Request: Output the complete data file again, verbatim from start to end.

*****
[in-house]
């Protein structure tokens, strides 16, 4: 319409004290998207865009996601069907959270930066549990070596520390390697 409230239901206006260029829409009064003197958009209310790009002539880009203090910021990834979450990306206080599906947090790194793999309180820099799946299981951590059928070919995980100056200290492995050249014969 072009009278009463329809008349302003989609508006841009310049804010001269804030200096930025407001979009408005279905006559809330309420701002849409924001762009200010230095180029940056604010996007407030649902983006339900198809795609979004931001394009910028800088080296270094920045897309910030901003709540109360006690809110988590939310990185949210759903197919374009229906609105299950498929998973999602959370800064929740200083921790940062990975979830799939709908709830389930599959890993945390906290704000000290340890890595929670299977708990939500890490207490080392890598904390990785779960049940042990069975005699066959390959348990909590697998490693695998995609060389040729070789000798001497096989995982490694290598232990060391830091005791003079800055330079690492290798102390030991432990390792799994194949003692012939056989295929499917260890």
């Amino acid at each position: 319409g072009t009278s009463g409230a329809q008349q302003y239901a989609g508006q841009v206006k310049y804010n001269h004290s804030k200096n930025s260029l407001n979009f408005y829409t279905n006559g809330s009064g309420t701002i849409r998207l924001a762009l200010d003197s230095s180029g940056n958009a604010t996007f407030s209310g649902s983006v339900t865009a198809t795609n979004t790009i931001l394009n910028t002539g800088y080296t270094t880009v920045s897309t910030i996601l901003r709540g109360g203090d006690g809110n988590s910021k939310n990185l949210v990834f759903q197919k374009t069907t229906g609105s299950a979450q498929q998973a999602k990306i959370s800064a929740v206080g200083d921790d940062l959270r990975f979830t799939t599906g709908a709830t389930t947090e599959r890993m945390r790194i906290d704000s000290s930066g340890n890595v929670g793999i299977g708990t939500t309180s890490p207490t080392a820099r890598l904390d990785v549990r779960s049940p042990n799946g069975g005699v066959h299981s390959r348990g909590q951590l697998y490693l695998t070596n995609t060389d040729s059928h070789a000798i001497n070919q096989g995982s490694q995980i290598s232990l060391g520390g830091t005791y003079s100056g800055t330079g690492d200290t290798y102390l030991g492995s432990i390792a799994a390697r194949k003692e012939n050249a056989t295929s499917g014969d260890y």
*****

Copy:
[in-house]
């Protein structure tokens, strides 16, 4: 319409004290998207865009996601069907959270930066549990070596520390390697 409230239901206006260029829409009064003197958009209310790009002539880009203090910021990834979450990306206080599906947090790194793999309180820099799946299981951590059928070919995980100056200290492995050249014969 072009009278009463329809008349302003989609508006841009310049804010001269804030200096930025407001979009408005279905006559809330309420701002849409924001762009200010230095180029940056604010996007407030649902983006339900198809795609979004931001394009910028800088080296270094920045897309910030901003709540109360006690809110988590939310990185949210759903197919374009229906609105299950498929998973999602959370800064929740200083921790940062990975979830799939709908709830389930599959890993945390906290704000000290340890890595929670299977708990939500890490207490080392890598904390990785779960049940042990069975005699066959390959348990909590697998490693695998995609060389040729070789000798001497096989995982490694290598232990060391830091005791003079800055330079690492290798102390030991432990390792799994194949003692012939056989295929499917260890």
């Amino acid at each position: 319409g072009t009278s009463g409230a329809q008349q302003y239901a989609g508006q841009v206006k310049y804010n001269h004290s804030k200096n930025s260029l407001n979009f408005y829409t279905n006559g809330s009064g309420t701002i849409r998207l924001a762009l200010d003197s230095s180029g940056n958009a604010t996007f407030s209310g649902s983006v339900t865009a198809t795609n979004t790009i931001l394009n910028t002539g800088y080296t270094t880009v920045s897309t910030i996601l901003r709540g109360g203090d006690g809110n988590s910021k939310n990185l949210v990834f759903q197919k374009t069907t229906g609105s299950a979450q498929q998973a999602k990306i959370s800064a929740v206080g200083d921790d940062l959270r990975f979830t799939t599906g709908a709830t389930t947090e599959r890993m945390r790194i906290d704000s000290s930066g340890n890595v929670g793999i299977g708990t939500t309180s890490p207490t080392a820099r890598l904390d990785v549990r779960s049940p042990n799946g069975g005699v066959h299981s390959r348990g909590q951590l697998y490693l695998t070596n995609t060389d040729s059928h070789a000798i001497n070919q096989g995982s490694q995980i290598s232990l060391g520390g830091t005791y003079s100056g800055t330079g690492d200290t290798y102390l030991g492995s432990i390792a799994a390697r194949k003692e012939n050249a056989t295929s499917g014969d260890y």